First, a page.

Did not you hear them when they came in a posse, swear revenge against Hammond as well as against you? - I never heard that from them.

Did you ever hear it from any body else, that Hammond had been threatened by the boys? - His own wife might say so.

Did you never hear it from any body else? - I do not know that I did.

Hammond himself brought you this letter? - Hammond delivered it to me.

Did not Hammond tell you he found this on your premises, and therefore he gave it you? - Yes, he told me he found it.

Why I see in this letter that Hammond is threatened? - That is only a sham of his wife's.

How do you know it was a sham of his wife; who put you in the head of this notable prosecution? - Who put me in the head of it, all the neighbours; they said, they found them in the house of office, where I never went in half a year; she went there, and nobody else chiefly.

Was not this man one of your guards? - The neighbours all told me, that the letters came from them.

Upon your oath, after you received this letter, did not you yourself, appoint that man to be one of the guards of your own house? - He appointed himself; he proposed to be one, and I did not refuse him; I suffered him to be one, and he was one.

Was not he one for a month? - He never was paid for a month, he was paid for about a fortnight; he served me about a fortnight as a guard; I did not appoint him, he was willing, and I was glad; and I was willing to take a mad dog for my safety.

Had not you two other guards as well as that man? - I had three more, I did not think them all too much; I had no right to be burnt, and set fire to, and killed.

How often had your house been attacked? - Several times.

How many times during the two last years; how often was you robbed within the two last years? - I was robbed about twice, and pilfered; my house has been broke open more than once, it was broke open in the night; I did not see the persons in particular.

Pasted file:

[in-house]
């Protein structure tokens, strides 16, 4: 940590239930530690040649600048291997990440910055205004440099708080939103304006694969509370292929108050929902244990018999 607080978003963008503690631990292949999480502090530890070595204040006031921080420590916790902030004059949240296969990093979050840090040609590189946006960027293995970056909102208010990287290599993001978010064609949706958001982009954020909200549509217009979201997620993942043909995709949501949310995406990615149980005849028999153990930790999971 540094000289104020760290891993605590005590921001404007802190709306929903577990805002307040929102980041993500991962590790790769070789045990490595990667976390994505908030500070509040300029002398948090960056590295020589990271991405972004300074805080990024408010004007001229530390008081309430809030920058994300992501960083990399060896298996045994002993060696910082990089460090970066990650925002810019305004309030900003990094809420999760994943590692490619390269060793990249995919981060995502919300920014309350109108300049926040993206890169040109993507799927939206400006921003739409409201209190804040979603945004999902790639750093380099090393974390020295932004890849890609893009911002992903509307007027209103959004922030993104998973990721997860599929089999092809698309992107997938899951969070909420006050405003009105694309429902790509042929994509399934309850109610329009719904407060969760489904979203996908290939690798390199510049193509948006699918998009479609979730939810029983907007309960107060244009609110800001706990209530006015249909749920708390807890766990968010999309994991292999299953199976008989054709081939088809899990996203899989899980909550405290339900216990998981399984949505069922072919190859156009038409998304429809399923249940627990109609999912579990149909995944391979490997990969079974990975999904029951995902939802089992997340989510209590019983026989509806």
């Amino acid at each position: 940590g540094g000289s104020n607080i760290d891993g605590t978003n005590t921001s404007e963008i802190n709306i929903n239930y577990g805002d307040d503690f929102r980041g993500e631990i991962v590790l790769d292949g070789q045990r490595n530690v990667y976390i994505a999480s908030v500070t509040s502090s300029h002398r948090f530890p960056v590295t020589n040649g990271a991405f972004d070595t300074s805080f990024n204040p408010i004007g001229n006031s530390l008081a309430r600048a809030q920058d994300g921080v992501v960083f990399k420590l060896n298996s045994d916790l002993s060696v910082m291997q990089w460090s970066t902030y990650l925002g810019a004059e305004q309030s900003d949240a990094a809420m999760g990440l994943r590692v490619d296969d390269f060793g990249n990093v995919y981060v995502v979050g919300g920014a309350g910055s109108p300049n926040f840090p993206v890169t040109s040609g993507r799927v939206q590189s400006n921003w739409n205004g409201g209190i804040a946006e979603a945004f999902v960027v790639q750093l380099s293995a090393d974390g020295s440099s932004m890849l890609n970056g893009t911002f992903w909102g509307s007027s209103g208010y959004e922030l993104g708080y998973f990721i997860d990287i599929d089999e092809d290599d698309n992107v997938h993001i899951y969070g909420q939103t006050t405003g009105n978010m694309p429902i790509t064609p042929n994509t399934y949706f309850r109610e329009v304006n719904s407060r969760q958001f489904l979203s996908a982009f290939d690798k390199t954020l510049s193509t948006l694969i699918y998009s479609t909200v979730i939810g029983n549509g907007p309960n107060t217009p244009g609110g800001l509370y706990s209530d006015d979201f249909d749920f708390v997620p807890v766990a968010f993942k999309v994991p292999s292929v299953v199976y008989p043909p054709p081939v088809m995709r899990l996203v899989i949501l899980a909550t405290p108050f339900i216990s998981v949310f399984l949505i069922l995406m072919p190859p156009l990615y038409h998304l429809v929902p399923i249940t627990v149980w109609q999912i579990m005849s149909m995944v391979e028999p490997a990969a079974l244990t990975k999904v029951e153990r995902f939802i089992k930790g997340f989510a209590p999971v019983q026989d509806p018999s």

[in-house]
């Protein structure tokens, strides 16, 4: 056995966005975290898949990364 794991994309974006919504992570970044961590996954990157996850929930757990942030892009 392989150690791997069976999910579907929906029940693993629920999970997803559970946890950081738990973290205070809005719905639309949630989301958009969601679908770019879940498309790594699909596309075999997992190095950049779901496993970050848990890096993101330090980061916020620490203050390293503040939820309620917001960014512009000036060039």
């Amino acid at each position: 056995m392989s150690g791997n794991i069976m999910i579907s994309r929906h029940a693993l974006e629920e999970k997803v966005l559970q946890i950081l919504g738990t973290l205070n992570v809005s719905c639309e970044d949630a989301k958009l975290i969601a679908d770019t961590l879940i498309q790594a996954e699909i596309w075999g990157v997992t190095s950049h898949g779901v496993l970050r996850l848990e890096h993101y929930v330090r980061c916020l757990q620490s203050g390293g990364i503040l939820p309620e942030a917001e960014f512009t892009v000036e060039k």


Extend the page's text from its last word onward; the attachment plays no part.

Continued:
However, before this thing happened, the Harrow boys had been about your house, and you had had them flogged for it. - The Harrow boys were not concerned in this.

(The Letter read.)

"So, you old damned dog, you will

"not let me have no money; by which I

"will be damned if I do not have your

"life and Hammond's, for ten pounds. I

"will have Wednesday night, for all your

"gars, or fire you and the house, for the

"money I will have; so damn you, lay

"it in the f - t house, damn you;

"I cill you and Hammond."


I live at Harrow-wheel common; I know the prisoner Mary Hammond .

Did you ever see her write? - No Sir, not concerning that; I know nothing at all about it.

Did you ever hear her say any thing about letters? - What I have heard say, was between Mary Mason and Mary Hammond in the garden; in my own apartment, Mary Mason said to Mary Hammond , that she could clear her at any time, for she could swear to her hand-writing; and she said yes, I know that, but I do not trouble myself about that.

What did Mary Mason say to her? - There was Mary Mason and another person in our yard; they had some words concerning this affair, and Mrs. Mason said to Mrs. Hammond, you know I can clear you at any time, for I can swear to your handwriting; and Mrs. Hammond said, I know that; but I do not trouble my head with you, it is not you nor any body else

can swear to paper, for it is written on whitish-brown paper; that is all that I heard.

Mr. Schoen, another of the Prisoner's Counsel. Be kind enough to inform us who you are? - My name is Newman.

What are you? - A poor day labouring man's wife; I live at Harrow-wheel-common.

This conversation that you heard between Mary Mason and the prisoner, was after the 7th of March? - I do not know the day of the month, nor any thing about it; I know nothing at all further than what I have told you, nor any thing else.

At what time was this that you heard this conversation? - It was about one or two o'clock.

On what day? - I do not know what day, I was subpenoed up, and I did not take any notice of it.

How came you to talk of this conversation? - I was in my own yard, and heard them talking of it.

How came you to mention this conversation to any body? - I never mentioned it to any body, before they subpoened me.

How came they to subpoena you? - I was in my yard, and they knew that I heard it.